Friday, 27 September 2013

Open Ship "Maria S. Merian" & OSD Citizen Science

The state-of-the-art research vessel Maria S. Merian was designed to perform research at the ice boarders of the arctic sea as well as the open sea worldwide. Named after Maria Sibylla Merian  this multidisciplinary research platform is equipped with outstanding facilities which allow the use of all modern methods of investigation of the sea-bottom, the water and the atmosphere.  

On 21./22. September 2013, the Maria S. Merian anchored in Bremen and was open to the public. Around 3000 young and old visitors enjoyed a diverse program of guided tours of the ship, activities for children, movies and lectures, exhibitions and much more. Scientists from the Center for Marine Environmental Sciences (MARUM), Environmental Physics (IUP), the Max Planck Institute for Marine Microbiology (MPIMM), the Alfred Wegener Institute of Polar and Marine Research (AWI) and Jacobs University Bremen were present and explained how samples are taken and examined, how underwater robots work and how bacteria can survive in the ocean. 

The Micro B3 prject and the Ocean Sampling Day (OSD) were represented by Frank Oliver Glöckner, Julia Schnetzer, Michael Richter and Anna Klindworth. It was a great opportunity to introduce the OSD citizen science project and raise awareness for the importance of marine microorganisms in times of climate change. We enjoyed fruitful dialogues with many interested citizens and were stunned by childrens creative drawings of marine microbes.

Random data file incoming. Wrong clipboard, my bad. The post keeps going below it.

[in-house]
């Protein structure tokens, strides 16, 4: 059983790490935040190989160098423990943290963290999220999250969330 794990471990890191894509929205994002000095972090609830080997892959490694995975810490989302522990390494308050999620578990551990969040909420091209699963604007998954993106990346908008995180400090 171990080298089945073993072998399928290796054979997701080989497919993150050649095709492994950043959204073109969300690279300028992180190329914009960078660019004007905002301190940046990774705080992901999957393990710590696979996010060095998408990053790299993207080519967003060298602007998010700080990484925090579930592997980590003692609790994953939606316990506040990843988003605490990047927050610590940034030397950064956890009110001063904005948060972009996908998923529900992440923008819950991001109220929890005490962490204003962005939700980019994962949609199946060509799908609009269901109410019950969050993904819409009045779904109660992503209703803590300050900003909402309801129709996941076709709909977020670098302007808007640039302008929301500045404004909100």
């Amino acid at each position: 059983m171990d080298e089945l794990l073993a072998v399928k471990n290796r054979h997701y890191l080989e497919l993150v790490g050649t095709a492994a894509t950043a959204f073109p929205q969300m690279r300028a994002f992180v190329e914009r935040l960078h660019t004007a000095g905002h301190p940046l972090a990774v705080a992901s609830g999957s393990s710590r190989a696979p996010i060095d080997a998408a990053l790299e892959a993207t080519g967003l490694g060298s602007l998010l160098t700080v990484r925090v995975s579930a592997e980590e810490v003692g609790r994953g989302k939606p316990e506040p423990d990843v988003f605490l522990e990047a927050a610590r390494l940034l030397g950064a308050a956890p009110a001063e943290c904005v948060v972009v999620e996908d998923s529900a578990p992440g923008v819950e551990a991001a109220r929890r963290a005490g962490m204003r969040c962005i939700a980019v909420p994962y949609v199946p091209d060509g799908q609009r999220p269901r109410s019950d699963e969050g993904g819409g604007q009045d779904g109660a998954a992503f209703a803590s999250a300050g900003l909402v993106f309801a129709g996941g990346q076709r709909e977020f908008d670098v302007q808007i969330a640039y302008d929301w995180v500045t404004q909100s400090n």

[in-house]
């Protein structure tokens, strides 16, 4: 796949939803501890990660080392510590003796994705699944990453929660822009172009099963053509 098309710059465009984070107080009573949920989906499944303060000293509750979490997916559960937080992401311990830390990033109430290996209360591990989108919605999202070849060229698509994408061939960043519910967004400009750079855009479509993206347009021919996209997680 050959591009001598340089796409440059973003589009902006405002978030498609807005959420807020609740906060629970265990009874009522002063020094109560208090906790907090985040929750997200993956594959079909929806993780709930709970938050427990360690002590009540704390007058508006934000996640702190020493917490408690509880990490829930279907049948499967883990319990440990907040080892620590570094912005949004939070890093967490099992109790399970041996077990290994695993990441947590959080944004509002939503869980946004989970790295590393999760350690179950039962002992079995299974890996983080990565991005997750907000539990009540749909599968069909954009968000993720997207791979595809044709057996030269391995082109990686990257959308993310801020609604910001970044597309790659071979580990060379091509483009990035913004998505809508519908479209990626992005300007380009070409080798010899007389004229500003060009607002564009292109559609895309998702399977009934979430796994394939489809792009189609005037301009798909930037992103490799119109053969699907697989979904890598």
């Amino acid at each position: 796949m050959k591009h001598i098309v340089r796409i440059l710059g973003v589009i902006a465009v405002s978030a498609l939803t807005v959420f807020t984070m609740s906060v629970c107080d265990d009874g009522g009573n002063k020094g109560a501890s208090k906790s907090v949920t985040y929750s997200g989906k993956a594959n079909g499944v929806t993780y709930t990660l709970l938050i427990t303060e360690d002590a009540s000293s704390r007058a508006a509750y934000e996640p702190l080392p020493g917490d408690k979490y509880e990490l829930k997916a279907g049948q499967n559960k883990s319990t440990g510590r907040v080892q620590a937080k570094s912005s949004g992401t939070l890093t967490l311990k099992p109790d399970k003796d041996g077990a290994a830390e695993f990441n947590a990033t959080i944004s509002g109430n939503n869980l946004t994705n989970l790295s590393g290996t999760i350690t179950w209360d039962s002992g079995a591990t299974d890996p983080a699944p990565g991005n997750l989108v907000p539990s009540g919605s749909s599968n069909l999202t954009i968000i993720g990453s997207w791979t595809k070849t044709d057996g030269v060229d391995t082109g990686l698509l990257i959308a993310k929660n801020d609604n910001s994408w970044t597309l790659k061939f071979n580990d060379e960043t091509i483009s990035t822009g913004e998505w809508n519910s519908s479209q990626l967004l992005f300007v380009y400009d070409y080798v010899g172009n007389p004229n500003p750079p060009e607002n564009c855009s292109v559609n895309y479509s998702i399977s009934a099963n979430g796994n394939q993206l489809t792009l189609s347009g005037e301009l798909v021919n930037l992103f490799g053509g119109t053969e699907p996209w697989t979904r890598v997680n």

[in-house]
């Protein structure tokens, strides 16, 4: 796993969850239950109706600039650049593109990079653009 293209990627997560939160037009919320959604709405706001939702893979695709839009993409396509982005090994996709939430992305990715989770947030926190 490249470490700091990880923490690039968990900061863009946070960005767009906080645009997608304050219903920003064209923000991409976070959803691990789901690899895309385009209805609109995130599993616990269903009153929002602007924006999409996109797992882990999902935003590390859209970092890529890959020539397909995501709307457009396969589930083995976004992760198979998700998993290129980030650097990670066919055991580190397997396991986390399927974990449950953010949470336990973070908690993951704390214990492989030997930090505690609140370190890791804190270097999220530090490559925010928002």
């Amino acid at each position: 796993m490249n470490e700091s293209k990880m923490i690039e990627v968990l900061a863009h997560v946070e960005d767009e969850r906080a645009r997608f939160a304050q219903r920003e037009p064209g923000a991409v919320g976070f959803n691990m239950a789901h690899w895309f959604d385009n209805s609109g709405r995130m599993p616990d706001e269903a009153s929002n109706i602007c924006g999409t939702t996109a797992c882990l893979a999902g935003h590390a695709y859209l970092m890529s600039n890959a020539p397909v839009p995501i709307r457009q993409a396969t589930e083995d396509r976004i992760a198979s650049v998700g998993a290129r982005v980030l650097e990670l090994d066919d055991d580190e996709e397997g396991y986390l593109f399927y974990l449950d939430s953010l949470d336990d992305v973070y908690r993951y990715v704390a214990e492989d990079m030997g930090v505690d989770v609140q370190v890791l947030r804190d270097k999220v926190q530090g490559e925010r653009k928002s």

Kids drawings of marine microbes from the Open Ship Day can be found at 

Wednesday, 18 September 2013

OSD Citizen Science Project: Crowdfunding Campaign starts on Oct 1st!

The Micro B3 Consortium has teamed up with the multimedia company Mediomix to initiate a Crowdfunding Campaign to support Ocean Sampling Day and to produce a movie about this important and unique event. Scientists and citizens will collaborate on OSD in a completely new way. Everyone can join the OSD Citizen Science Project and support the scientists by recording water parameters such as temperature and phosphate and send their results directly to a central database with a Mobile Phone App. This way all supporters can not only help finance the event and raise awareness, but also have the opportunity to actively participate in the project! The OSD Crowdfunding Campaign starts on October 1st and runs until November 10th (UNESCO World Science Day), 2013.

Our oceans have made life on this Earth possible, and we believe that the time for us to pay back is now. Be part of science! Be part of something amazing! Be a citizen scientist!

To find out more information about the OSD Citizen Science Project and how to participate, please check the following link:

Help us to spread the word. The official hashtag is #OSD2014

Check out our promotional teaser produced by Mediomix:

Monday, 9 September 2013

Ocean Sampling Day at Rothera, Antarctic Peninsula

Ocean Sampling Day – Rothera’s (OSD11) delayed contribution!